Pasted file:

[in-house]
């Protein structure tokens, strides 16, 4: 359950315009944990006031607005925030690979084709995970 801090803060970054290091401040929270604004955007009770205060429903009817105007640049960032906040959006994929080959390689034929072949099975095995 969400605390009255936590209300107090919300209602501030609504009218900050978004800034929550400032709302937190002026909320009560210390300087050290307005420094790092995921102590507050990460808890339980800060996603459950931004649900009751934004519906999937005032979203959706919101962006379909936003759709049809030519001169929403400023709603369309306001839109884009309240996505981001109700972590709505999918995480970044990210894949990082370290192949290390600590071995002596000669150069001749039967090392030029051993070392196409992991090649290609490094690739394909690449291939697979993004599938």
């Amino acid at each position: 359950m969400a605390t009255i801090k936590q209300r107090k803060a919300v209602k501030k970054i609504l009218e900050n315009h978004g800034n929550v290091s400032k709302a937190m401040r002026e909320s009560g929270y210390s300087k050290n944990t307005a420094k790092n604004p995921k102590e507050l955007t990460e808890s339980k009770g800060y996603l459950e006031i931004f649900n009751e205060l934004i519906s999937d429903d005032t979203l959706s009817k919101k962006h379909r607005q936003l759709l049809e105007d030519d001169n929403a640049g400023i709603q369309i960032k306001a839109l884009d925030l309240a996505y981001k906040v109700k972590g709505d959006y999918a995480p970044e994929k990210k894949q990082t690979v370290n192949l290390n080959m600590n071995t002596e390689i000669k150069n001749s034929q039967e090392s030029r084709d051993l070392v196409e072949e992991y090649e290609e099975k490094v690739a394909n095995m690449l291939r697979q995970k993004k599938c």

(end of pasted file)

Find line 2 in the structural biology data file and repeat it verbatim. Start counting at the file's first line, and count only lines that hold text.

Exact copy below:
């Protein structure tokens, strides 16, 4: 359950315009944990006031607005925030690979084709995970 801090803060970054290091401040929270604004955007009770205060429903009817105007640049960032906040959006994929080959390689034929072949099975095995 969400605390009255936590209300107090919300209602501030609504009218900050978004800034929550400032709302937190002026909320009560210390300087050290307005420094790092995921102590507050990460808890339980800060996603459950931004649900009751934004519906999937005032979203959706919101962006379909936003759709049809030519001169929403400023709603369309306001839109884009309240996505981001109700972590709505999918995480970044990210894949990082370290192949290390600590071995002596000669150069001749039967090392030029051993070392196409992991090649290609490094690739394909690449291939697979993004599938």